Wikipedia summarizes a traditional "Biblical Theology" approach to interpreting the Bible as follows:

Biblical theology seeks to understand the progressive unfolding of God's special revelation throughout history... Biblical theology is thus historical and chronological in its design; and in fact, a close synonym for biblical theology, at least in its wide-angle task of accounting for all of special revelation, is the term “redemptive history”. Biblical theology is not always pursued in so broad a fashion, however; sometimes, certain themes are approached in a biblical theological manner; for instance, a biblical theology of holy space in worship would seek to understand how that specific motif unfolded in redemptive history, from the beginning of revelation until the end. Another narrower application of biblical theology would be the study of the unfolding of revelation during a specific time period (for example, post-exilic biblical theology); or the study of the development of themes in a particular author (for example, Johannine biblical theology); but ultimately, even these narrower applications are truly biblical-theological in nature only as they seek to advance an understanding of the progression of redemptive history as a whole.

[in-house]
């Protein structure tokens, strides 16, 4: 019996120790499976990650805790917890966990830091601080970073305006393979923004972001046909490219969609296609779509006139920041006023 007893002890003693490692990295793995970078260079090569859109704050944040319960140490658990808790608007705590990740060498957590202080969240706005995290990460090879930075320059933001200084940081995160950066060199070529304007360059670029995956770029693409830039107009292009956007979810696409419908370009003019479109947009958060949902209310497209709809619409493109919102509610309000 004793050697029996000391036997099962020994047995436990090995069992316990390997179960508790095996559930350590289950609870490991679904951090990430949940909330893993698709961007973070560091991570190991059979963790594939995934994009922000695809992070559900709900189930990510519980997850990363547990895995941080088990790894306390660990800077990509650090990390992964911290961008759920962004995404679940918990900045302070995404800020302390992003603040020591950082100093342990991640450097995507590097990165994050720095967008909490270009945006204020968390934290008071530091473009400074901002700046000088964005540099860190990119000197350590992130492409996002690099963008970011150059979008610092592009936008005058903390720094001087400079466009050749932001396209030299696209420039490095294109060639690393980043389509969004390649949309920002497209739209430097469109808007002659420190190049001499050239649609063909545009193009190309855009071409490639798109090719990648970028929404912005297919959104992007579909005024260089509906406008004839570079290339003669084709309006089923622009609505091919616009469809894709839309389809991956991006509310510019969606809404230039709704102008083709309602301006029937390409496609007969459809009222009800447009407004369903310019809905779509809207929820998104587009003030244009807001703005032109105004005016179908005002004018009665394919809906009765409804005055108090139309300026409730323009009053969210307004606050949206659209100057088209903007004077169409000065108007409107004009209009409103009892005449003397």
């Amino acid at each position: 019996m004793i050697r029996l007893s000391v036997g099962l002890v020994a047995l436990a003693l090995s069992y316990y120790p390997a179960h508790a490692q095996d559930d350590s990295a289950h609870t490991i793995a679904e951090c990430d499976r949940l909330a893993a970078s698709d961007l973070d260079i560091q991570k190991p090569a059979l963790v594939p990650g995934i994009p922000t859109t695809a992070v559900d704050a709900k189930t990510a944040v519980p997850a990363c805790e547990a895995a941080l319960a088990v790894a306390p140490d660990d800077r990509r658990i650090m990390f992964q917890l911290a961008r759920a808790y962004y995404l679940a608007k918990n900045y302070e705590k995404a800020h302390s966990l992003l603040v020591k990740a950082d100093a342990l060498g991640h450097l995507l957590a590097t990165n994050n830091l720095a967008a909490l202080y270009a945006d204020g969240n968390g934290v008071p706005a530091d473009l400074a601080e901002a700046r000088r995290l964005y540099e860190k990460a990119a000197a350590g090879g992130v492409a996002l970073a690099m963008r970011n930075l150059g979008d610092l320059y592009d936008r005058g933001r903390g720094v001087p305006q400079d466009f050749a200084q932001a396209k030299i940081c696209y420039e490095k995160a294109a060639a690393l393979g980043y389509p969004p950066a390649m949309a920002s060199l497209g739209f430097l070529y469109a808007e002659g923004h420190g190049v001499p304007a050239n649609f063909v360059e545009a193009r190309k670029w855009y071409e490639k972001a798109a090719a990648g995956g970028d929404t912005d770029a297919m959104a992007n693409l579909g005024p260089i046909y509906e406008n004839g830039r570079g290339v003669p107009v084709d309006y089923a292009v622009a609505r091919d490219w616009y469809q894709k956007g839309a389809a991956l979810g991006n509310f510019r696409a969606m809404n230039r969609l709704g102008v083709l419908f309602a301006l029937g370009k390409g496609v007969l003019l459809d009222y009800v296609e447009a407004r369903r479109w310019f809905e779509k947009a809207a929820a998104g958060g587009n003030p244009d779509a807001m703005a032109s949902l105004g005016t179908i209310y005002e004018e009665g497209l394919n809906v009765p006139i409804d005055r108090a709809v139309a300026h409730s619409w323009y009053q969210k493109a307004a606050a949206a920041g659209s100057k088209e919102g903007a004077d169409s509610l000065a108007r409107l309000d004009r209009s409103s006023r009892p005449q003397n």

Likewise it describes the Dispensationalist approach as follows:

Each dispensation is marked by a cycle: God reveals himself and his truth to humanity in a new way. Humanity is held responsible to conform to that revelation. Humanity rebels and fails the test. God judges humanity and introduces a new period of probation under a new administration. Ultimately, dispensationalism demonstrates the progress of God's revelation to man and God's sovereignty through history.

The outcome of these approaches is markedly different: The dispensational view would say that the State of Israel is vitally important for the unfolding of God's plan. The Biblical Theological view would not rate it as a high priority. My question is what is different about the core hermeneutic in each approach that leads to such different end points? Where do they first deviate?

As a case study, say a modern dispensationalist were to read Graeme Goldsworthy's books on Biblical Theology. How would they criticize his basic hermeneutic? What interpretational framework in Graeme Goldsworthy's explanations would make it hard for a reader following his perspective to see the state of Israel in present history as an important part of God's New Testament plan?

  • This is more a question for the Theology SX not Bible hermeneutics. However, I will suggest that dispensationalism differs from other systems by starting with an a-priory assumption (3 cycles, 7 cycles or 12 cycles depending on the author) which is not Biblically explicit, and from that a-priory assumption flows much else. – user25930 Oct 27 '18 at 1:32

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